The answer is "there's nothing you can do, so just suffer". That's what Steven Hayes maintains. But again, what if you can't stand the suffering and worse, the very logical, objective prospect of more suffering? 

And that's where the complete asshole (I saw him weekly for 2+ years when I was living in London) Windy Dryden chimes in with trite lines like "my depression is difficult to bear but not unbearable - it won't make me explode", and "having severe chronic TRD is bad but not awful. The World isn't going to instantly end because I have TRD". 

Sure, these approaches lessen the suffering for a few years but after that, they sound amoral and ridiculous.

Edited by sming
clarification

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1 hour ago, Ion said:

I've been dealing with depression for 20 years now, and for the last 15 it's been very consistent with few pauses. I've talked to people about ACT and whether it could have benefits, but honestly I can't accept it. Accepting it feels very dangerous to me. Refusing to accept it is a pretty big component for me in keeping SU thoughts at bay, and continuing to push forward and do the things I need to do for daily life. I may be missing out on benefits, but so far I haven't been able to take the risk.

I wish I hadn't accepted it. Whilst following ACT I got married and had kids. I love the kids dearly but I truly, objectively wish I'd never done ACT and thus never had them. My illnesses make me a poor father, husband and general person to be around. 

ACT sounds great when you first try it, and it sort of helps for a bit but if you're TR, after a while you just can't do it anymore. I'm as stubborn as a mule, fairly tough and really committed to it initially but after 3 or 4 years I just couldn't pretend any more, because that's what it asks you to do - to pretend that you want to do stuff and pretend you're not feeling like human dogshit.

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1 hour ago, sming said:

I wish I hadn't accepted it. Whilst following ACT I got married and had kids. I love the kids dearly but I truly, objectively wish I'd never done ACT and thus never had them. My illnesses make me a poor father, husband and general person to be around. 

ACT sounds great when you first try it, and it sort of helps for a bit but if you're TR, after a while you just can't do it anymore. I'm as stubborn as a mule, fairly tough and really committed to it initially but after 3 or 4 years I just couldn't pretend any more, because that's what it asks you to do - to pretend that you want to do stuff and pretend you're not feeling like human dogshit.

I saw a tdoc (only for 2 months) that did ACT. I didn't quite get how it was just different than mindfulness, combined with committed action towards goals...Basically like you said, accepting the feelings but sort of ignoring them, acting anyway.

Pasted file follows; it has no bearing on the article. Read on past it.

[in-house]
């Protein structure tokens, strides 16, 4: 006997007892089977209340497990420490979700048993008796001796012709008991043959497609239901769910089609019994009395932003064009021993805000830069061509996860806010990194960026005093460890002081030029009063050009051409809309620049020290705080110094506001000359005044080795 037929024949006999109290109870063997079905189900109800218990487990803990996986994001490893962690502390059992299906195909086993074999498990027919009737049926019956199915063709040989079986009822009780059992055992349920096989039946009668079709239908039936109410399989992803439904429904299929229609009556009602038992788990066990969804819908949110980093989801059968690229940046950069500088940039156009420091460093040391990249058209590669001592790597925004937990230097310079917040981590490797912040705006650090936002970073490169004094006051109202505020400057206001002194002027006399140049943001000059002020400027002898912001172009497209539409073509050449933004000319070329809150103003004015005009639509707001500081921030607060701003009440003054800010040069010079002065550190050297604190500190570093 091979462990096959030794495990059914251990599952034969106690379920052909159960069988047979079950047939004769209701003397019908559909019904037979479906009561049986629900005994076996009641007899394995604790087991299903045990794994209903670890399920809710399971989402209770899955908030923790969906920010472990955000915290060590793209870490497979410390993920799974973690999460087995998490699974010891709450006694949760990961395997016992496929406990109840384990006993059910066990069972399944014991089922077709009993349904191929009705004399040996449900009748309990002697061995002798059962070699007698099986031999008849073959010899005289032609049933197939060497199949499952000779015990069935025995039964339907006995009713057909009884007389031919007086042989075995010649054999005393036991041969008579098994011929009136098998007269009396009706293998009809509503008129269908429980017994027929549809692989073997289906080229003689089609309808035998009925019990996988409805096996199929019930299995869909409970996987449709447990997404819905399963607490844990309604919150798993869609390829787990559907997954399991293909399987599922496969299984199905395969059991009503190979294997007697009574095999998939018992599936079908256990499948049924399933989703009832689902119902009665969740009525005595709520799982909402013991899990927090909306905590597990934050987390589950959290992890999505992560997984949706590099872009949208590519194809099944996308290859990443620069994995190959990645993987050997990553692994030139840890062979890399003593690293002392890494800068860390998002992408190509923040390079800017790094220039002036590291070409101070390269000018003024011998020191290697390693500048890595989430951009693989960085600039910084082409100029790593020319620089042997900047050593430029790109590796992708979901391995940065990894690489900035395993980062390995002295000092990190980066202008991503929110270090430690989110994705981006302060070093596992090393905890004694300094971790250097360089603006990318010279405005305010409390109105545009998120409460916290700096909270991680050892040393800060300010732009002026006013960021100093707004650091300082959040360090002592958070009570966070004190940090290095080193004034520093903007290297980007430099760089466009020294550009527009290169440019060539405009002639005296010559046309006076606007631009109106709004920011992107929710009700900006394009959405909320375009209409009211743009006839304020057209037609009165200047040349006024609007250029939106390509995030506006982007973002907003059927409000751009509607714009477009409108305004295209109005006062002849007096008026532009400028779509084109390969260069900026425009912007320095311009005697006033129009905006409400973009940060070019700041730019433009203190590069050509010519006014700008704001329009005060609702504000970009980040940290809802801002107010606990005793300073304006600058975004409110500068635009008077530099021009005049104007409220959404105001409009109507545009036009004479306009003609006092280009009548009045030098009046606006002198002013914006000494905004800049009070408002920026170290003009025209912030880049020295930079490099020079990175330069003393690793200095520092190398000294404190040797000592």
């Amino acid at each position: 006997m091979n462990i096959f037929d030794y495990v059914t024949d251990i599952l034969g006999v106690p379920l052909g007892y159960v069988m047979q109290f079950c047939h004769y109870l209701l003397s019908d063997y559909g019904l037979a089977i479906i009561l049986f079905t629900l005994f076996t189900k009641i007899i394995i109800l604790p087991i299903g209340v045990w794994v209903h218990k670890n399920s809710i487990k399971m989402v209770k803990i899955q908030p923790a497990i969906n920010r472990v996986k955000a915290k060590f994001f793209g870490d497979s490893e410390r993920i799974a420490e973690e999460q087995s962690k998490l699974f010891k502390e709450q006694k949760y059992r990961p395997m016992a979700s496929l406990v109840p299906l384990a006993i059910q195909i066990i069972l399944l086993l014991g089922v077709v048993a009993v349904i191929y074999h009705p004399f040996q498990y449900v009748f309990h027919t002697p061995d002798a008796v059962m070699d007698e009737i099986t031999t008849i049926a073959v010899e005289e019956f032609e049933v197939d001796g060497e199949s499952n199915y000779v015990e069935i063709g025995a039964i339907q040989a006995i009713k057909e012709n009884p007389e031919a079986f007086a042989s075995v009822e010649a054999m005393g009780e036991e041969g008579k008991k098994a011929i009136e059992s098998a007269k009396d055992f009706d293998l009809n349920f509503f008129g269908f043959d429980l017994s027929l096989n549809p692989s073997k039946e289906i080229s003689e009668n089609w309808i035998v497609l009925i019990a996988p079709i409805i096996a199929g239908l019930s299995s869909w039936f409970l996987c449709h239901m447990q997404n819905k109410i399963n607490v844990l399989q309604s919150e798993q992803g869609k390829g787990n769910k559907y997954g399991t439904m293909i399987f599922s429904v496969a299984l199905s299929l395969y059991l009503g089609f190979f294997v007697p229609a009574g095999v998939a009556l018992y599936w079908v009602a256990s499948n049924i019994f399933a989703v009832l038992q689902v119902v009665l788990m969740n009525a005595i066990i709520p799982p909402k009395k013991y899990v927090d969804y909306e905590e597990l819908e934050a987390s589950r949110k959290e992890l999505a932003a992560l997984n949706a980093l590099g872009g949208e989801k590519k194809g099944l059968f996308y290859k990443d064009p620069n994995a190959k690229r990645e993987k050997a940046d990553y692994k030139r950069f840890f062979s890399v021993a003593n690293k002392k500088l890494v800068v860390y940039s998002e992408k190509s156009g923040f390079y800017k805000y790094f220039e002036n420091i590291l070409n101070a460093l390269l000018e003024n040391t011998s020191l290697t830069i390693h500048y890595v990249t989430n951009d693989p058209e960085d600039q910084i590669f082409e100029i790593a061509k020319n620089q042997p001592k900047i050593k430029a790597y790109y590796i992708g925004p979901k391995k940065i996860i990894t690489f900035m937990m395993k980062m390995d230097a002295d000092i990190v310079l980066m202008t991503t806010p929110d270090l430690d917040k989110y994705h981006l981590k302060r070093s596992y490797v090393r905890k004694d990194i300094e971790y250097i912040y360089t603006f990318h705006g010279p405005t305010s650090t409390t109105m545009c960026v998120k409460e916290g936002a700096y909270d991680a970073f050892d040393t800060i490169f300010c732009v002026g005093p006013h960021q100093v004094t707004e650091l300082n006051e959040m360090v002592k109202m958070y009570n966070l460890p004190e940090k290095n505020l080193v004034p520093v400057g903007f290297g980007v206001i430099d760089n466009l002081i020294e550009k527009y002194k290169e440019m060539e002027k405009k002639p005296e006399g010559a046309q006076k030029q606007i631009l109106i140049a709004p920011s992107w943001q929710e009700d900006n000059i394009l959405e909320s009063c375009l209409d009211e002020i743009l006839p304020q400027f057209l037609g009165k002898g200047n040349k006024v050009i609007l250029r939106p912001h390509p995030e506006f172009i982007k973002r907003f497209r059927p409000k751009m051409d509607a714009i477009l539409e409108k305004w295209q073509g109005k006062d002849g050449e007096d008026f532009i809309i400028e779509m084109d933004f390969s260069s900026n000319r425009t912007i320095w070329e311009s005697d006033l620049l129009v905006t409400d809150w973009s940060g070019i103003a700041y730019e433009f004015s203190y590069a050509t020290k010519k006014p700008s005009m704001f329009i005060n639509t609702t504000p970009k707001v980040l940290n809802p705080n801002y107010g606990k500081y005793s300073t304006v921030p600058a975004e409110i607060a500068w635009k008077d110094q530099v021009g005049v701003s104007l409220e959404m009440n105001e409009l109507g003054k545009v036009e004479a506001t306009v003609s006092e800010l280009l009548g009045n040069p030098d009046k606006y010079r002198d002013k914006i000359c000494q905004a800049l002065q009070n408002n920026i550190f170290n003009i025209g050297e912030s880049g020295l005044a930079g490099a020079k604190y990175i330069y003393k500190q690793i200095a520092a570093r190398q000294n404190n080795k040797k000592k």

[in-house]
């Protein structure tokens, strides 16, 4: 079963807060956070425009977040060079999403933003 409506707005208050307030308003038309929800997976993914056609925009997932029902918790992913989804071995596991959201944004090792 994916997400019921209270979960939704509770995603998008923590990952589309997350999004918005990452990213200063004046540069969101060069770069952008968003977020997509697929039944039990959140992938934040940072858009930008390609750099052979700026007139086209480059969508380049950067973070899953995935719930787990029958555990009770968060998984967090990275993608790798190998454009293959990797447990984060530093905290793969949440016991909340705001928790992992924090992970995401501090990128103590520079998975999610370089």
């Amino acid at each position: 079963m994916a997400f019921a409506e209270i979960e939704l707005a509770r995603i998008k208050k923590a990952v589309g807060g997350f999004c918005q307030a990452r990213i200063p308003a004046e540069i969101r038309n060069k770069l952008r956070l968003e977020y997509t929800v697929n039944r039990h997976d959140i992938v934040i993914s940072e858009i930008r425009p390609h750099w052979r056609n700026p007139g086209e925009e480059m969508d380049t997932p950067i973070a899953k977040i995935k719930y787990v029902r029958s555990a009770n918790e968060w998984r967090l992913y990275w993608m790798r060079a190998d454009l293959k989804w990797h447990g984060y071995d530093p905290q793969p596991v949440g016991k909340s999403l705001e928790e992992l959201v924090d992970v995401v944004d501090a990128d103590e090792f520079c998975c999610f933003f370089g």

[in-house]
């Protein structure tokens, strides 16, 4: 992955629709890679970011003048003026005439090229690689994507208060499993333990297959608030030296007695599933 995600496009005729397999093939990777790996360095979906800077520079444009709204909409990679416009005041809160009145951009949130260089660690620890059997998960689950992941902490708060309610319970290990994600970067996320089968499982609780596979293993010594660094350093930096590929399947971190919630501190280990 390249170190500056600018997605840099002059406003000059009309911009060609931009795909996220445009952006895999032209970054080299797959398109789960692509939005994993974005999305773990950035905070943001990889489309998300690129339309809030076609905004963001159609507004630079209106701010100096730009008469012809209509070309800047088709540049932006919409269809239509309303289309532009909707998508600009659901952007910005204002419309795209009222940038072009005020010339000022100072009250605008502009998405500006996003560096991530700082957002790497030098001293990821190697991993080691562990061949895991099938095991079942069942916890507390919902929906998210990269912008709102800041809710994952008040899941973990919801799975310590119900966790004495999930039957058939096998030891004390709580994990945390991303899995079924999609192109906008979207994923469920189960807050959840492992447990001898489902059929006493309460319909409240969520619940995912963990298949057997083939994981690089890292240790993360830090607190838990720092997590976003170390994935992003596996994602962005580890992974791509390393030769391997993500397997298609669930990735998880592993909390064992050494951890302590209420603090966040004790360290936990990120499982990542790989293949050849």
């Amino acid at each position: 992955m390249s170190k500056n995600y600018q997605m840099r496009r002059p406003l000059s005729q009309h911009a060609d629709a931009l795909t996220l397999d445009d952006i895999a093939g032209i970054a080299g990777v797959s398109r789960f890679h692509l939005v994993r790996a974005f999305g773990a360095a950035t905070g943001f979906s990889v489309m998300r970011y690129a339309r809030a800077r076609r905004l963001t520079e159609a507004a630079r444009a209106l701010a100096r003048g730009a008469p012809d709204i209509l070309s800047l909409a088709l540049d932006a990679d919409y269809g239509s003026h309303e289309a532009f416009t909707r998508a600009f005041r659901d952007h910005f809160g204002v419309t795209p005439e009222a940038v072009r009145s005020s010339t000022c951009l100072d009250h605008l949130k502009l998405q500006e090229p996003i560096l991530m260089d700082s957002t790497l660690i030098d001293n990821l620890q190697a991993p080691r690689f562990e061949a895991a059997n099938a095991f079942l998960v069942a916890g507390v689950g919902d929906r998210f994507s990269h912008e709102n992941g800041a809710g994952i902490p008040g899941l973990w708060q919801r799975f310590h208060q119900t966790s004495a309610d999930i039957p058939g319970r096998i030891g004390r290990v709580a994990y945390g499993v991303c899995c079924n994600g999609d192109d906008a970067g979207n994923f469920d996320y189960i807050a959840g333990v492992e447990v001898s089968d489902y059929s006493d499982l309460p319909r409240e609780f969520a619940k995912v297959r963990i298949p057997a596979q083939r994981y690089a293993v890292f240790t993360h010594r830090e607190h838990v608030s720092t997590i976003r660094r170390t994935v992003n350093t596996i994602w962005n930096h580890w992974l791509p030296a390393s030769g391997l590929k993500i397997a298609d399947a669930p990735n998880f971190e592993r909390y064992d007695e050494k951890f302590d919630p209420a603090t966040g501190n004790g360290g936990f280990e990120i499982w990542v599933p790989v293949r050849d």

Maybe this is an oversimplified explanation, but every session I had with the guy I was just sitting there in silence meditating (eyes open), breathing slowly, then he questioned me how I felt, how was it, what were you thinking...THAT WAS IT. I couldn't afford to pay for that sh*t over & over. No thanks. I'd rather read pema chodron or just go to a meditation group.

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They might sound amoral and ridiculous, but they are also true factually. Morality is a personal thing, not necessarily factual. Suffering is also a personal affair, furthermore it is a human affair. Every single one of us experiences suffering and it is futile to compare yours or to label it as something other than part of the human condition. 

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Posted (edited)
22 hours ago, climber47 said:

I feel like if I could really accept this depression, maybe I could stop trying to outrun it. I’m not even quite sure what that looks like, but I’m so tired of the constant battle in my head, it feels like denial. Has anyone experienced this kind of thing? 

Oh yes! It's a part of me but I can't accept it. Let's all just get along, everyone is a unique interesting individual and we should all try to be kind and understanding to each other. Love is better than hate. Then the depression chimes in with it's eloquent arguments such as "Fuck everything! Everything is shit and life is just suffering. It's all pointless misery and nothing matters." I can't accept it, though who the 'I' is can vary. I hope I don't sound like some mass murdering psychopath because the hate only ends up hitting me, and I'm no danger to anyone except myself.

Tired of the constant battle in your head. I know very well how that feels.

Edited by Fluent In Silence